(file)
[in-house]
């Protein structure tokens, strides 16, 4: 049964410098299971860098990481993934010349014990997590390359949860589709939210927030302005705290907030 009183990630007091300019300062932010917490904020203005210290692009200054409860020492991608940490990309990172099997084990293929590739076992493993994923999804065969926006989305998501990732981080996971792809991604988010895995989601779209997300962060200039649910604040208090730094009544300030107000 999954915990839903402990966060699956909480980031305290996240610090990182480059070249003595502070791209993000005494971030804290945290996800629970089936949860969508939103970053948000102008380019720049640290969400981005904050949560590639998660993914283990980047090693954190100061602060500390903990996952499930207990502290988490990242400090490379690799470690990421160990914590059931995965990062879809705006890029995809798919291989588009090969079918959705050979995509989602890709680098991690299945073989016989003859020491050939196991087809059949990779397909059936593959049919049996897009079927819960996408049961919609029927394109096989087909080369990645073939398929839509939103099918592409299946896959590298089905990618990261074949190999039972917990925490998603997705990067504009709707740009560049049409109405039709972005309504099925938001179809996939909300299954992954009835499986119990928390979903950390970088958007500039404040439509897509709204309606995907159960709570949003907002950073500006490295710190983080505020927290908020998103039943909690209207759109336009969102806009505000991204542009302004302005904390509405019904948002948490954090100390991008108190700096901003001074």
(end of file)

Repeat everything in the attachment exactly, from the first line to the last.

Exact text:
[in-house]
């Protein structure tokens, strides 16, 4: 049964410098299971860098990481993934010349014990997590390359949860589709939210927030302005705290907030 009183990630007091300019300062932010917490904020203005210290692009200054409860020492991608940490990309990172099997084990293929590739076992493993994923999804065969926006989305998501990732981080996971792809991604988010895995989601779209997300962060200039649910604040208090730094009544300030107000 999954915990839903402990966060699956909480980031305290996240610090990182480059070249003595502070791209993000005494971030804290945290996800629970089936949860969508939103970053948000102008380019720049640290969400981005904050949560590639998660993914283990980047090693954190100061602060500390903990996952499930207990502290988490990242400090490379690799470690990421160990914590059931995965990062879809705006890029995809798919291989588009090969079918959705050979995509989602890709680098991690299945073989016989003859020491050939196991087809059949990779397909059936593959049919049996897009079927819960996408049961919609029927394109096989087909080369990645073939398929839509939103099918592409299946896959590298089905990618990261074949190999039972917990925490998603997705990067504009709707740009560049049409109405039709972005309504099925938001179809996939909300299954992954009835499986119990928390979903950390970088958007500039404040439509897509709204309606995907159960709570949003907002950073500006490295710190983080505020927290908020998103039943909690209207759109336009969102806009505000991204542009302004302005904390509405019904948002948490954090100390991008108190700096901003001074």